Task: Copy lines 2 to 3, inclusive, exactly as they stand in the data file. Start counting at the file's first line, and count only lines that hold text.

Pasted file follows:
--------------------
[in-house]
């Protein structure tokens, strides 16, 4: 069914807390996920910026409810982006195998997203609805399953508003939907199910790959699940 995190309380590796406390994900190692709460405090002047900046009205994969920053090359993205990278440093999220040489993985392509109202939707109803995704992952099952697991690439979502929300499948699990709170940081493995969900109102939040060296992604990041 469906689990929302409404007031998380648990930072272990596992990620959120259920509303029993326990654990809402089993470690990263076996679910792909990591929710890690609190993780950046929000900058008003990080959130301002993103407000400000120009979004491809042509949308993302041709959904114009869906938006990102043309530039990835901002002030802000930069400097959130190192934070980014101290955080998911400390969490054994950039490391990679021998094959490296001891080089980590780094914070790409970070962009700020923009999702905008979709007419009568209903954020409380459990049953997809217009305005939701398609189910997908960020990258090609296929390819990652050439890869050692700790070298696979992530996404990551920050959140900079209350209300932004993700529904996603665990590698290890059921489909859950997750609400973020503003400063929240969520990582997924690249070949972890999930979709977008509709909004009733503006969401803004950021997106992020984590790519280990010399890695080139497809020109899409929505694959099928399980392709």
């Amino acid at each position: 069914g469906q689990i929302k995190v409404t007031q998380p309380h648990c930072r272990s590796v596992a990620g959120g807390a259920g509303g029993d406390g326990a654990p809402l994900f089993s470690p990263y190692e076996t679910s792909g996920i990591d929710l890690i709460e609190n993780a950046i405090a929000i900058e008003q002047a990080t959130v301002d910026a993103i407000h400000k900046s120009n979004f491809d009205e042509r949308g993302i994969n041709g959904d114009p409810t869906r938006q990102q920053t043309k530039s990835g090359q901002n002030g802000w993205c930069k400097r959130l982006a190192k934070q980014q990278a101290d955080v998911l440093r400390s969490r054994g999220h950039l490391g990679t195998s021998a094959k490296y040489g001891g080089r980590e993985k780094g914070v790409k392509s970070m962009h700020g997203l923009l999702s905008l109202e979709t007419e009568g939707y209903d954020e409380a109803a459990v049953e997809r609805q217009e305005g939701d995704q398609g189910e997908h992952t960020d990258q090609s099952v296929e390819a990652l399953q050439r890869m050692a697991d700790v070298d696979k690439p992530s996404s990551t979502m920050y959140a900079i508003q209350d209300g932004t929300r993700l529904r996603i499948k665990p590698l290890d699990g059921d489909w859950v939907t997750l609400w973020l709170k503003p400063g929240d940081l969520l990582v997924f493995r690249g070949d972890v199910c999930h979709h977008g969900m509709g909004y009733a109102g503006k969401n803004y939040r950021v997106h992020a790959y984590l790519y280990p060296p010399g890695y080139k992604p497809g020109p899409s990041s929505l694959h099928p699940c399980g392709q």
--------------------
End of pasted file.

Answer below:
């Protein structure tokens, strides 16, 4: 069914807390996920910026409810982006195998997203609805399953508003939907199910790959699940 995190309380590796406390994900190692709460405090002047900046009205994969920053090359993205990278440093999220040489993985392509109202939707109803995704992952099952697991690439979502929300499948699990709170940081493995969900109102939040060296992604990041 469906689990929302409404007031998380648990930072272990596992990620959120259920509303029993326990654990809402089993470690990263076996679910792909990591929710890690609190993780950046929000900058008003990080959130301002993103407000400000120009979004491809042509949308993302041709959904114009869906938006990102043309530039990835901002002030802000930069400097959130190192934070980014101290955080998911400390969490054994950039490391990679021998094959490296001891080089980590780094914070790409970070962009700020923009999702905008979709007419009568209903954020409380459990049953997809217009305005939701398609189910997908960020990258090609296929390819990652050439890869050692700790070298696979992530996404990551920050959140900079209350209300932004993700529904996603665990590698290890059921489909859950997750609400973020503003400063929240969520990582997924690249070949972890999930979709977008509709909004009733503006969401803004950021997106992020984590790519280990010399890695080139497809020109899409929505694959099928399980392709």
């Amino acid at each position: 069914g469906q689990i929302k995190v409404t007031q998380p309380h648990c930072r272990s590796v596992a990620g959120g807390a259920g509303g029993d406390g326990a654990p809402l994900f089993s470690p990263y190692e076996t679910s792909g996920i990591d929710l890690i709460e609190n993780a950046i405090a929000i900058e008003q002047a990080t959130v301002d910026a993103i407000h400000k900046s120009n979004f491809d009205e042509r949308g993302i994969n041709g959904d114009p409810t869906r938006q990102q920053t043309k530039s990835g090359q901002n002030g802000w993205c930069k400097r959130l982006a190192k934070q980014q990278a101290d955080v998911l440093r400390s969490r054994g999220h950039l490391g990679t195998s021998a094959k490296y040489g001891g080089r980590e993985k780094g914070v790409k392509s970070m962009h700020g997203l923009l999702s905008l109202e979709t007419e009568g939707y209903d954020e409380a109803a459990v049953e997809r609805q217009e305005g939701d995704q398609g189910e997908h992952t960020d990258q090609s099952v296929e390819a990652l399953q050439r890869m050692a697991d700790v070298d696979k690439p992530s996404s990551t979502m920050y959140a900079i508003q209350d209300g932004t929300r993700l529904r996603i499948k665990p590698l290890d699990g059921d489909w859950v939907t997750l609400w973020l709170k503003p400063g929240d940081l969520l990582v997924f493995r690249g070949d972890v199910c999930h979709h977008g969900m509709g909004y009733a109102g503006k969401n803004y939040r950021v997106h992020a790959y984590l790519y280990p060296p010399g890695y080139k992604p497809g020109p899409s990041s929505l694959h099928p699940c399980g392709q």